Saturday, March 21, 2015

You get the movement you are willing to fight for

The nurses at my hospital have started the process of negotiating a new contract.
The process of negotiating a contract is interesting.  
People come up to me all the time and say "Make sure you get ...Fill in the blank."  
There are 400 nurses, and probably just as many things to fill in the blank with.
I tell my members,
You get the contract you are willing to fight for.

What does that mean?
Getting what you want is not a matter of coming up with a logical argument and convincing management, that works maybe 2% of the time.
We have made many common sense proposals.  Most will be rejected. 
"Can't you just convince them that it's fair?"
No, if that worked, we could just write a contract and they would sign it,
Nor will yelling, or pounding our fists on the table work.
What works is being willing to take action and making sure they know we are willing to take action.
Nothing demonstrates that better than members who are involved.  That's why we insist on open negotiations on campus.
So, I ask my members to show up or don't complain that the "union" didn't get you a what you wanted.  You are the union, and you will only demonstrate it by being there.

There is a correlation between this and building a union movement you can be proud of.
You get what your are willing to work for, what you are willing to fight for.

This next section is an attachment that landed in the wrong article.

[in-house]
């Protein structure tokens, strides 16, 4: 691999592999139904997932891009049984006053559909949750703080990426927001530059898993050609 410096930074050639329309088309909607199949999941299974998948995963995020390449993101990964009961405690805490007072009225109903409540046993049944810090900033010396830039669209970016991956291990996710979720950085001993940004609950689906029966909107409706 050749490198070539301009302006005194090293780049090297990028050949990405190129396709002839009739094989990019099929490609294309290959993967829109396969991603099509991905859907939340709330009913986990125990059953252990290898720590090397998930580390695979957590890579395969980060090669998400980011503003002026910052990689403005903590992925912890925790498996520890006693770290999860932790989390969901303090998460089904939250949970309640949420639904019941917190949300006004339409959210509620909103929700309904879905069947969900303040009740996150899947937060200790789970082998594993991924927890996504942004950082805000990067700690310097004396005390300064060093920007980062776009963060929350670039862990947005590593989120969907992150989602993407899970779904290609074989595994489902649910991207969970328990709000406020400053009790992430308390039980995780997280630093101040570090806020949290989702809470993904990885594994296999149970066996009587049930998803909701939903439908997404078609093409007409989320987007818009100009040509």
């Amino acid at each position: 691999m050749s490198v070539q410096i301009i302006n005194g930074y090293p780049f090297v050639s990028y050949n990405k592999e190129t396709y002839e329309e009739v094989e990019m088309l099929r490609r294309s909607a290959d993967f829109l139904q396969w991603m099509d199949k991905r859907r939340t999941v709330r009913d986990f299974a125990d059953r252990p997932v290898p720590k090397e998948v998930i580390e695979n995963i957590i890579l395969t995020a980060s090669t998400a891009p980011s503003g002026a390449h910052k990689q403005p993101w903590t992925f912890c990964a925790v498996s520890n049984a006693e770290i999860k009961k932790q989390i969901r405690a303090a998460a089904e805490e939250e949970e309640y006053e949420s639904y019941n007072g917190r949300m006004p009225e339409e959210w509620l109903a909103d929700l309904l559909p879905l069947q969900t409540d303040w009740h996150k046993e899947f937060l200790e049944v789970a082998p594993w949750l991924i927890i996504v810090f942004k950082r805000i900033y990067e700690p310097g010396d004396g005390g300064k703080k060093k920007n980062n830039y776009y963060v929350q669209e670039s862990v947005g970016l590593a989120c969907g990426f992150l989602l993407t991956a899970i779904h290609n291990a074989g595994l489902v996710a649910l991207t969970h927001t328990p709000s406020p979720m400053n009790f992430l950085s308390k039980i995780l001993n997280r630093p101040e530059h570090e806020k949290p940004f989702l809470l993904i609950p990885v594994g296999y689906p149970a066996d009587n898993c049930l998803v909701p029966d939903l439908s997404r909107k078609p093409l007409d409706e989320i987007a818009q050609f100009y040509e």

You can't expect "the union" or "the company" or "the government", to do ...fill in the blank.
You have to be involved, you have to be informed, you have to be active.
I understand we all have busy lives and we are involved in many things to help our communities.
That's great!  Keep it up!
It's not so much a matter of spending more time, it's a cultural shift, it's a new way of thinking. 
To recognize our responsibility as leaders, each one of us.  
Responsible for building a better Hospital, a better nursing profession, a better community, a better union and a better labor movement. 

I was recently at an AFT conference.
I spoke to many people who work in our Washington office.
They always ask about the Backus Nurses.
They are consumed with projects and global issues, but they also keep an interest in our hospital.
They aren't here for the day to day, but they keep us in mind and, when and if we ask for help, they are always ready to support us.

We need to do that with our unions, our communities and our government.
We need to be informed and involved, and when needed, we need to step up and take action.
That is how we build a union movement we can be proud of, one which is inclusive, open and transparent.
If we do this I know that not only will we build a better life for ourselves and our families, but together we can build a better world.

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